Capital Region

Letters to the Editor Thursday, Sept. 15


Tap water is less expensive and safer

It is not uncommon to see shoppers in the market buying multiple cases of bottled water.
Recently, I heard of a family of nine living in Schenectady who were buying bottled water because they were concerned with the safety of drinking tap water.
This led me to look into the water quality of the Schenectady drinking water.
First, I read the 2021 Annual Drinking Water Quality Report for Schenectady. After reading this report and a few online articles, I found that the Schenectady water meets the NYS Drinking Water Health Standards, and according to the EPA’s ECHO database, Schenectady City Water Works had zero violations of the Safe Drinking Water Act over the last three years. The water is safe.
After looking into this, I learned that one of the latest concerns with bottled water is the amount of microplastics that are entering the environment.
Microplastics are extremely small pieces of plastic debris resulting from the disposal and breakdown of plastic waste.
One study of microplastics conducted by Orb Media showed bottled water contained about 50% more microplastics than tap water.
Overall, tap water is a better option than buying bottled water, as it is as safe or safer than bottled water, and it has a much lower environmental impact.
Buying bottled water is expensive. I recommend purchasing a reusable water bottle and filling it up with nice cold Schenectady tap water. Refuse the disposable water bottle.
Nancy Tudor
Clifton Park

Honor child welfare workers as heroes

Fred Rogers once said, “anyone who does anything to help a child in his life is a hero to me.”
Child welfare workers in our communities left their families and came to work every day despite covid risks to care for the young persons and adolescents needing prevention, foster care and aftercare support.
They continue to do the work because they care and we rely on the child welfare workforce to ensure that we fulfill our responsibilities to care for these children.
Unfortunately, we don’t give the tens of thousands of child welfare workers in our communities the recognition or financial support they deserve for the often unnoticed job they do.
The current workforce crisis is greatly impacting child welfare professionals who are being asked to “do more” with less support. In one day, a worker may have to help a family navigate access to community services, appear in family court, and set-up special education services.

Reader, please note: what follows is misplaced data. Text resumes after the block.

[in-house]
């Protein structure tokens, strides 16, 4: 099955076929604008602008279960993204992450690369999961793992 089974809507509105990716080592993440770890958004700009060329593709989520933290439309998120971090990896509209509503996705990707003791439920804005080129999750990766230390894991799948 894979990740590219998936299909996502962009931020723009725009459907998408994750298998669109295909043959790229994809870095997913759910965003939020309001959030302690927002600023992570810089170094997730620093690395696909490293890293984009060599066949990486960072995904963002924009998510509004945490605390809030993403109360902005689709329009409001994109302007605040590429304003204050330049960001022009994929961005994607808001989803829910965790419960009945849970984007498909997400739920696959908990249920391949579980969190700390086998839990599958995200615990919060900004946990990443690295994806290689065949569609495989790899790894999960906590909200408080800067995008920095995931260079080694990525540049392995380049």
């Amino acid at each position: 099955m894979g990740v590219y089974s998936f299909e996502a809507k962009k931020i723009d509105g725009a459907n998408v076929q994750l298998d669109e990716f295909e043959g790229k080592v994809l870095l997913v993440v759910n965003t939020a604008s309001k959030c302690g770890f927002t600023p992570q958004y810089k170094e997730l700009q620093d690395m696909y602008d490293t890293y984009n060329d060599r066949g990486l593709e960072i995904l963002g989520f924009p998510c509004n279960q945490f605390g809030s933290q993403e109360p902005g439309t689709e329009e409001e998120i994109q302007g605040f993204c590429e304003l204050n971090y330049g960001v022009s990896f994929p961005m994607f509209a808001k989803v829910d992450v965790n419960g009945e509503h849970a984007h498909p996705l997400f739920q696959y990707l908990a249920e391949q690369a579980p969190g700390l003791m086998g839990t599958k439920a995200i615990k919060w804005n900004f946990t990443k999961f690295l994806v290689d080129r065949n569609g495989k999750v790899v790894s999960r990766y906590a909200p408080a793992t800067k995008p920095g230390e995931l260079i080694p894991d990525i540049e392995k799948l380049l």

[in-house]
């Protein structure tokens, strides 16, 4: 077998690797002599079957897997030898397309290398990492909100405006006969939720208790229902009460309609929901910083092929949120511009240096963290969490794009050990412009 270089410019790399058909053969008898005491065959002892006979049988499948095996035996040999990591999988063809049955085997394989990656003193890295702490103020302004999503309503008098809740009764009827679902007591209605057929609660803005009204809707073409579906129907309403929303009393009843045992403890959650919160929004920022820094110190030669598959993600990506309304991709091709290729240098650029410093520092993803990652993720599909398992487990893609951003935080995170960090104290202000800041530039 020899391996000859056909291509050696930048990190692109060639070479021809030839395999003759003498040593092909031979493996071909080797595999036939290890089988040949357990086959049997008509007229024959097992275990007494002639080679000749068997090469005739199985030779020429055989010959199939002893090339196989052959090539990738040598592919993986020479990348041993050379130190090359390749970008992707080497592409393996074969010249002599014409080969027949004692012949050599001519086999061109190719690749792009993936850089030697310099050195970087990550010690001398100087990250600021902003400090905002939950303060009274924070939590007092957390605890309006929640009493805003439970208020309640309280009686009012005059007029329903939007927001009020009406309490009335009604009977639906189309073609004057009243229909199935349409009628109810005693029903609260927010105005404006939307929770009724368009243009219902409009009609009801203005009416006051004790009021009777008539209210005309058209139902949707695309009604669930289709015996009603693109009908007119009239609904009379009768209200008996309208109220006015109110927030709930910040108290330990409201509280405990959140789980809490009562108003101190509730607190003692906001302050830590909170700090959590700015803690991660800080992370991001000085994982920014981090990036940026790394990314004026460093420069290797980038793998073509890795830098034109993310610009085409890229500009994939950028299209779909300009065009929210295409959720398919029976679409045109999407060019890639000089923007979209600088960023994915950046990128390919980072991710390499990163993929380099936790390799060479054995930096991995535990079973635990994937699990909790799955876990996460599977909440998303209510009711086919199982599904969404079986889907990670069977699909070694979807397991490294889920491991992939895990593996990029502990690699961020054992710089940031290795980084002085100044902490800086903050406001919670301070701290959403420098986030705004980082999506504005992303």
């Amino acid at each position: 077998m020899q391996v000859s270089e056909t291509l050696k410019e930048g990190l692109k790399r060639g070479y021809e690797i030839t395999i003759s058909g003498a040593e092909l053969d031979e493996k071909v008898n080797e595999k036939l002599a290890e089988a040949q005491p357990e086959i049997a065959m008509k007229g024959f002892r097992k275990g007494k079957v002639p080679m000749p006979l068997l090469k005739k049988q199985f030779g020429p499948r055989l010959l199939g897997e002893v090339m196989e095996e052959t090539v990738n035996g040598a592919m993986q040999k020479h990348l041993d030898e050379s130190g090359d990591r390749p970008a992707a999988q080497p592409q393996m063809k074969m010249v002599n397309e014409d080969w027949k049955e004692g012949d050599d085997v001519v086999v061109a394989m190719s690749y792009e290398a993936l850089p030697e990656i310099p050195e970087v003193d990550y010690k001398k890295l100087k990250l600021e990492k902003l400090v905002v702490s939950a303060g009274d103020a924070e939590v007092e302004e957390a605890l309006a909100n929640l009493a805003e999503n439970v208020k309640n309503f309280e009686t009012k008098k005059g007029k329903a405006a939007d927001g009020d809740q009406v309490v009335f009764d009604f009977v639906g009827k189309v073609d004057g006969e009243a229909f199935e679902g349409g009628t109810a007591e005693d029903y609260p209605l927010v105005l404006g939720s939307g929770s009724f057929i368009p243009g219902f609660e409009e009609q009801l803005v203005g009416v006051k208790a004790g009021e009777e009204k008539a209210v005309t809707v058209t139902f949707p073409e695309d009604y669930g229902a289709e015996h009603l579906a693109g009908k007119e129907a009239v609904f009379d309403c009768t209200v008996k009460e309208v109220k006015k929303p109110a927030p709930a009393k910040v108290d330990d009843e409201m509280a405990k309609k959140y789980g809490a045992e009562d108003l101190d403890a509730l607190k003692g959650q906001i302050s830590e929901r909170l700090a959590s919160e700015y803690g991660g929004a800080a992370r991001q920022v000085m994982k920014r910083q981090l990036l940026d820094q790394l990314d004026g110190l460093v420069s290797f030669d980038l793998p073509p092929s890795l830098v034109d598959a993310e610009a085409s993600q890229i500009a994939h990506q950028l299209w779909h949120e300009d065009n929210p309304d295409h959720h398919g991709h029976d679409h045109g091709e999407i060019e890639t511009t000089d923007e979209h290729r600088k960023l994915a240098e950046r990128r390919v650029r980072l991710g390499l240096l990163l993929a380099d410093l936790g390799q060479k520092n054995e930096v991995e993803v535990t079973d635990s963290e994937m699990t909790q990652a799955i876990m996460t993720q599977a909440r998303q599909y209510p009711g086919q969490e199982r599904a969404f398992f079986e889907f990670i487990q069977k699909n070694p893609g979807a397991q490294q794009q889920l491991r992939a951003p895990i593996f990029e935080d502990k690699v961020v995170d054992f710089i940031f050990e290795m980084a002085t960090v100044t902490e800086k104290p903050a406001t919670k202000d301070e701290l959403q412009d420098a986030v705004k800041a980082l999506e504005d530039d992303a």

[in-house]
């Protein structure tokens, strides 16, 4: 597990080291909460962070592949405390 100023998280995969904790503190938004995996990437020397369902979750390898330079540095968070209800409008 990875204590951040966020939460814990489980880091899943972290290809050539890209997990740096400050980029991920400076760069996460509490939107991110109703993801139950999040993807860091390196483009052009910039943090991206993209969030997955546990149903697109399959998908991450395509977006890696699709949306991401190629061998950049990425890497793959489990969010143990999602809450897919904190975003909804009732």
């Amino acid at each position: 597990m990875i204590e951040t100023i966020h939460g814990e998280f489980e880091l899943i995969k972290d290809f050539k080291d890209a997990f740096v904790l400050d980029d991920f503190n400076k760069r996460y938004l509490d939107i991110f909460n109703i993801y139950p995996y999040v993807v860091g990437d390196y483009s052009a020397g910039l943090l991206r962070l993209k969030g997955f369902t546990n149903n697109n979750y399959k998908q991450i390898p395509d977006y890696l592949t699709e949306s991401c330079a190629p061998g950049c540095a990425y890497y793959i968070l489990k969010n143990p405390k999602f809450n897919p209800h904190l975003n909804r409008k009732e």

New York’s child welfare system ignored these vital staff in the approval of recent retention bonuses.
Change is needed including awarding retention payments, loan forgiveness and higher salaries.
Sept. 12-16 is Child Welfare Worker Appreciation Week, and we urge everyone, including elected officials and leaders, to show your appreciation for these heroes by taking action.
Let’s acknowledge them as the heroes, provide retention bonuses and thank them for going above and beyond for our communities’ children and families.
William Gettman


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Categories: Clifton Park and Halfmoon, Letters to the Editor, Opinion, Schenectady


christopher stater

As I sit here drinking my morning coffee I’m relieved to hear the Biden Administration has scored another positive for the American people averting the railroad strike we are all blessed in this great country to be served by this  Administration.

It’s refreshing to have an administration that stands up for the working class.  Republicans tried to force a compromise that would have taken negotiating power away from rail employees.  Rail CEOs are making $20 million a year while employees couldn’t even take a single sick day.  It should be pretty obvious to working people which party represents their interestes.  

But naysayers like William Marinic will put a thumbs down on any positive news and will claim everything you said was a lie (with no back up evidence).
Other good news for America:  The Durham Report turns out to be just another dud.
Nancy Tudor–thanks for your letter on plastic bottles.  If people still feel uncomfortable about their drinking water they can buy a water filter or buy water in reusable 5-10 gallon jugs.  Individual bottles should be used for special occasions…not everyday life.

William Marincic

That’s his job and it should have never gotten to where it was and a lot of it had to do with the democrat restrictive covid measures that according to the CDC did not work. Besides the deal is not done and we have zero ideas what he gave to get it done.

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